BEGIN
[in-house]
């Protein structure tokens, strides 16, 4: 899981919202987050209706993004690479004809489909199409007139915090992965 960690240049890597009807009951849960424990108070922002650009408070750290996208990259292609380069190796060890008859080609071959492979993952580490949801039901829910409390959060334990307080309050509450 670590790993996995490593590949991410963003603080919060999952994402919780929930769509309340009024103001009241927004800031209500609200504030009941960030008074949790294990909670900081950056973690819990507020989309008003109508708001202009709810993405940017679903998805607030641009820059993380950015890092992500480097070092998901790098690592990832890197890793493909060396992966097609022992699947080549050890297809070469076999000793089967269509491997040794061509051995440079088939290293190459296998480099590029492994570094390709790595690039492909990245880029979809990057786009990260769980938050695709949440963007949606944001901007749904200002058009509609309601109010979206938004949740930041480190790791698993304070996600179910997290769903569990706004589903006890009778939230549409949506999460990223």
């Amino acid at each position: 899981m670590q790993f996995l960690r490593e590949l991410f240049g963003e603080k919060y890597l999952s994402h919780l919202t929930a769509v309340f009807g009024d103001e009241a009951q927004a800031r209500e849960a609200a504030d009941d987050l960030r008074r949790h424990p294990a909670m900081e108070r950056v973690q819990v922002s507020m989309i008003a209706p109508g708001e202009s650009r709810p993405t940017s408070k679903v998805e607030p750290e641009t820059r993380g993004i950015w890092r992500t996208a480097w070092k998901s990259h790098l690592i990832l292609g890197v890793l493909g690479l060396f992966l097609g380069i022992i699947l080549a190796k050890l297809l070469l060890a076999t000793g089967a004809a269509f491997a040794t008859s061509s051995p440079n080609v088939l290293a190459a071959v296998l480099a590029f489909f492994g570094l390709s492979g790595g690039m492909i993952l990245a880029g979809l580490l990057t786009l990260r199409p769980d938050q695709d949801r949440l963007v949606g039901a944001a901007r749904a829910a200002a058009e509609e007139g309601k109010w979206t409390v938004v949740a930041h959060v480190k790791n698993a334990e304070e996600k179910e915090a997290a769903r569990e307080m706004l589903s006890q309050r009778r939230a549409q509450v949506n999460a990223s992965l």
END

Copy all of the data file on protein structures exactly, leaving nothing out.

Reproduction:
[in-house]
């Protein structure tokens, strides 16, 4: 899981919202987050209706993004690479004809489909199409007139915090992965 960690240049890597009807009951849960424990108070922002650009408070750290996208990259292609380069190796060890008859080609071959492979993952580490949801039901829910409390959060334990307080309050509450 670590790993996995490593590949991410963003603080919060999952994402919780929930769509309340009024103001009241927004800031209500609200504030009941960030008074949790294990909670900081950056973690819990507020989309008003109508708001202009709810993405940017679903998805607030641009820059993380950015890092992500480097070092998901790098690592990832890197890793493909060396992966097609022992699947080549050890297809070469076999000793089967269509491997040794061509051995440079088939290293190459296998480099590029492994570094390709790595690039492909990245880029979809990057786009990260769980938050695709949440963007949606944001901007749904200002058009509609309601109010979206938004949740930041480190790791698993304070996600179910997290769903569990706004589903006890009778939230549409949506999460990223």
């Amino acid at each position: 899981m670590q790993f996995l960690r490593e590949l991410f240049g963003e603080k919060y890597l999952s994402h919780l919202t929930a769509v309340f009807g009024d103001e009241a009951q927004a800031r209500e849960a609200a504030d009941d987050l960030r008074r949790h424990p294990a909670m900081e108070r950056v973690q819990v922002s507020m989309i008003a209706p109508g708001e202009s650009r709810p993405t940017s408070k679903v998805e607030p750290e641009t820059r993380g993004i950015w890092r992500t996208a480097w070092k998901s990259h790098l690592i990832l292609g890197v890793l493909g690479l060396f992966l097609g380069i022992i699947l080549a190796k050890l297809l070469l060890a076999t000793g089967a004809a269509f491997a040794t008859s061509s051995p440079n080609v088939l290293a190459a071959v296998l480099a590029f489909f492994g570094l390709s492979g790595g690039m492909i993952l990245a880029g979809l580490l990057t786009l990260r199409p769980d938050q695709d949801r949440l963007v949606g039901a944001a901007r749904a829910a200002a058009e509609e007139g309601k109010w979206t409390v938004v949740a930041h959060v480190k790791n698993a334990e304070e996600k179910e915090a997290a769903r569990e307080m706004l589903s006890q309050r009778r939230a549409q509450v949506n999460a990223s992965l």